David Lennon is an award-winning columnist and author who has been a staff writer at Newsday since 1991.
INDIAN WELLS, Calif.
Thirty general managers attend their annual meetings, one from each team, accompanied by dozens of other front-office executives. But there is only one Scott Boras.
To call him a party-crasher is inaccurate. He certainly is welcomed to the event, where he is graciously accepted into the hotel villas, suites and conference rooms for plenty of binder time with numerous GMs interested in his clients.
But whenever Boras chooses to make an appearance, he tends to chew up the scenery, attracting large crowds of reporters that clog up lobbies and hallways. Boras is keenly aware of that fact, and as much as he enjoys the attention, he tends to avoid big public spaces until a time of his choosing.
That time was Thursday, the final night of the meetings, after the GMs had left campus for a cocktail hour at the Palm Springs home of Nationals owner Ted Lerner. That left the stage to Boras, and to hear him speak of what he believes to be baseball's unlimited riches, it's like listening to some ancient explorer who had just returned from El Dorado.
Few were happier with the recent sales of the Dodgers ($2 billion) and Padres ($800 million) than Boras, who loves nothing more than deep-pocketed owners. The more money Major League Baseball generates, the more trickles down to Boras. But in his case, it's better described as a deluge of cash.
"Now we've had owners that have become instant billionaires," Boras said. "Or they've made over a billion dollars by this re-evaluation because those top franchises that were worth $700 million in the early 2000s are worth well over 2 and sometimes $3 billion now.
"I don't think we need Forbes anymore to tell us what franchises are worth because we had a bankruptcy court judge say this is open season -- come tell me what this is all worth."
The only thing that succeeded in wiping the smile off Boras' face was the mention of the Yankees' mandate to get their payroll below $189 million by 2014, which is when that new luxury-tax threshold takes effect. Through the years, the Yankees always have been the ace up Boras' sleeve, the trump card to play when he needed teams to show him the money.
The idea that the Yankees will be following some kind of austerity plan in the next 14 months must scare even Boras, the fearless negotiator. And whenever teams band together to keep costs down -- in other words, save themselves from themselves -- that smells like collusion, a dirty word that he won't directly say but has to be bouncing around in his head like a ping-pong ball. Boras refers to it as a "goliath tax."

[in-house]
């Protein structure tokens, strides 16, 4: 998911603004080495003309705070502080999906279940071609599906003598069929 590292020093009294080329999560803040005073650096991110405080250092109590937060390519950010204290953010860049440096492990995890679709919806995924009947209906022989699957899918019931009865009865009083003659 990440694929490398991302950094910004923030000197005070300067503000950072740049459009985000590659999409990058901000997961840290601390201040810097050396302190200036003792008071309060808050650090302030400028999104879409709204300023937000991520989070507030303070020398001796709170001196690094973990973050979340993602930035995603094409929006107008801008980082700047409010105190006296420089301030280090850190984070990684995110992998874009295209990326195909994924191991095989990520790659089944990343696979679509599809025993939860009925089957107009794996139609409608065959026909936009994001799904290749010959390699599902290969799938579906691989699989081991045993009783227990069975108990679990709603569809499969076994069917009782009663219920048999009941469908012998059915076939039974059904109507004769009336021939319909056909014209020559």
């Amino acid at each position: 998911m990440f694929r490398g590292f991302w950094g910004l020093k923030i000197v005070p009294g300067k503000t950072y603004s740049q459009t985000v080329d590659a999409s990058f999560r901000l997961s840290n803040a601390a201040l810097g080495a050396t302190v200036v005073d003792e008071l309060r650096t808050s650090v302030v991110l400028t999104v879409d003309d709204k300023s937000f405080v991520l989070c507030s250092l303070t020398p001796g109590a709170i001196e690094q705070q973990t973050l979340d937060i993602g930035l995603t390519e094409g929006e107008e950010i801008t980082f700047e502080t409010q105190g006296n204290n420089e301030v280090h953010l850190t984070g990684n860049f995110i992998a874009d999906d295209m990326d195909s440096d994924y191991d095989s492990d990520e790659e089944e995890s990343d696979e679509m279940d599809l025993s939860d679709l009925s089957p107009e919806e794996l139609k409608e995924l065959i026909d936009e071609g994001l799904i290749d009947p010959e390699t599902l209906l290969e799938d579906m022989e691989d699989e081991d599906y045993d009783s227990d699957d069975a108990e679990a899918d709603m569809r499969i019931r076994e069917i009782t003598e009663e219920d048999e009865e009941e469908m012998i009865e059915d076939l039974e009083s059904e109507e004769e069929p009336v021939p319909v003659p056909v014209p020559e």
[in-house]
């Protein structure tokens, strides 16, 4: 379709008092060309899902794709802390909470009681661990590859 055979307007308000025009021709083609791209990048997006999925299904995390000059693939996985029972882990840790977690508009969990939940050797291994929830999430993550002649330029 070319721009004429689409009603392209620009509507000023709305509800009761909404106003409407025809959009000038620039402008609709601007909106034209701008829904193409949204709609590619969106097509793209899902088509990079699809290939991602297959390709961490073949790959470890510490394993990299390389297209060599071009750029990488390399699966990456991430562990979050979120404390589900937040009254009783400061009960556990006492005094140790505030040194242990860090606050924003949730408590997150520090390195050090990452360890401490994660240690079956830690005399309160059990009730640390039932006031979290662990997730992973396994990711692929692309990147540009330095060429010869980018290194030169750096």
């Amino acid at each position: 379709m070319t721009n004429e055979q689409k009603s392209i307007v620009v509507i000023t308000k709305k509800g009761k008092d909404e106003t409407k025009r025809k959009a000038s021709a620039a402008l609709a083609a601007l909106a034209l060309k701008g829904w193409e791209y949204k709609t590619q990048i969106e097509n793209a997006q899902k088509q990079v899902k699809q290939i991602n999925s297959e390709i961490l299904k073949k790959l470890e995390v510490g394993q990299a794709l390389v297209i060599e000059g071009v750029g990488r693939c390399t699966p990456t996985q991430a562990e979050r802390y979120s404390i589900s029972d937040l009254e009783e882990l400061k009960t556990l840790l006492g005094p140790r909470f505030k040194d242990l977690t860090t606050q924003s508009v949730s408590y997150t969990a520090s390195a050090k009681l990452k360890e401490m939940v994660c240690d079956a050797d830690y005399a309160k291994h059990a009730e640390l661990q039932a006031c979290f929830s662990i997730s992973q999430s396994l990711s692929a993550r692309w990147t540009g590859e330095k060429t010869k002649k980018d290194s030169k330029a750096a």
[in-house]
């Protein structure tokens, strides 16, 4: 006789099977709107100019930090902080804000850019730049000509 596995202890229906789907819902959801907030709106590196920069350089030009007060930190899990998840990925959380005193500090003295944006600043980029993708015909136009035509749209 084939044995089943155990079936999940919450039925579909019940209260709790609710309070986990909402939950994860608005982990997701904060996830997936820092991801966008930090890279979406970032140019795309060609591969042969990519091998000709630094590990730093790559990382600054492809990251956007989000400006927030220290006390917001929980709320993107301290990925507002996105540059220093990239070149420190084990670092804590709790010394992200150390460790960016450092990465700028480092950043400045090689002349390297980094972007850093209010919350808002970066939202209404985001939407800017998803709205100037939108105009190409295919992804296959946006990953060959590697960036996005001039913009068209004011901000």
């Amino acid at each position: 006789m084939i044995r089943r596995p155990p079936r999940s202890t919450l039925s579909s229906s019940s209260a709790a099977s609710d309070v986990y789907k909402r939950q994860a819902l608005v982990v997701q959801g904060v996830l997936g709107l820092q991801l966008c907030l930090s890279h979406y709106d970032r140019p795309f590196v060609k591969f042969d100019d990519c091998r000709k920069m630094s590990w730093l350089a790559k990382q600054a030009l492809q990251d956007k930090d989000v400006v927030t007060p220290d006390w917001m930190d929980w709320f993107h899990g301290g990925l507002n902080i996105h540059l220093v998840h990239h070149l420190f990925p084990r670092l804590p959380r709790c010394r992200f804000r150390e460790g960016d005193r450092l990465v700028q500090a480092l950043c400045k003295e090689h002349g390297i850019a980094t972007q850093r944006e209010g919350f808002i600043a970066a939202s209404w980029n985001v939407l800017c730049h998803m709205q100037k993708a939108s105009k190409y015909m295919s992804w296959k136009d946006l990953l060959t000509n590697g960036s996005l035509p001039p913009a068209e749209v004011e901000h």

"This is about good business decisions," he said. "It's about fans coming to your ballpark. It's about you being in the playoffs annually. Certainly the model of these top teams is they're going to have salaries that separate themselves from the norm of the league, and there may be five or six of these goliaths to do that because it's good business for them to spend when they're making 500 million.
"Any metric that is artificial or placed in there for reasons other than your business model -- which is in the CBA -- that taxation system is there because of the membership dynamic of the league, it has nothing to do with good business decisions for your brand."
His rant complete, Boras paused before adding, "A very unbiased view."
Boras also touched on a number of individual teams, describing how as a franchise, the Nationals "have bloomed" with this season's playoff run. "I think in Washington baseball, it's spring," Boras said, "and there's a diamond full of cherry blossoms."
OK, so he isn't batting 1.000 when it comes to metaphors.
As for the once-down-and-out Dodgers, whom Boras ridiculed a year ago when Frank McCourt was around, they now seem to be his favorite team. "I think the Dodger ownership has made it very clear that they are very much about superstars and they understand Los Angeles," Boras said. "I think Magic Johnson was very clear about wanting to make this Dodger franchise something that is more akin to what he had when he was a Laker player."
Showtime, it was called. Something that Boras is familiar with.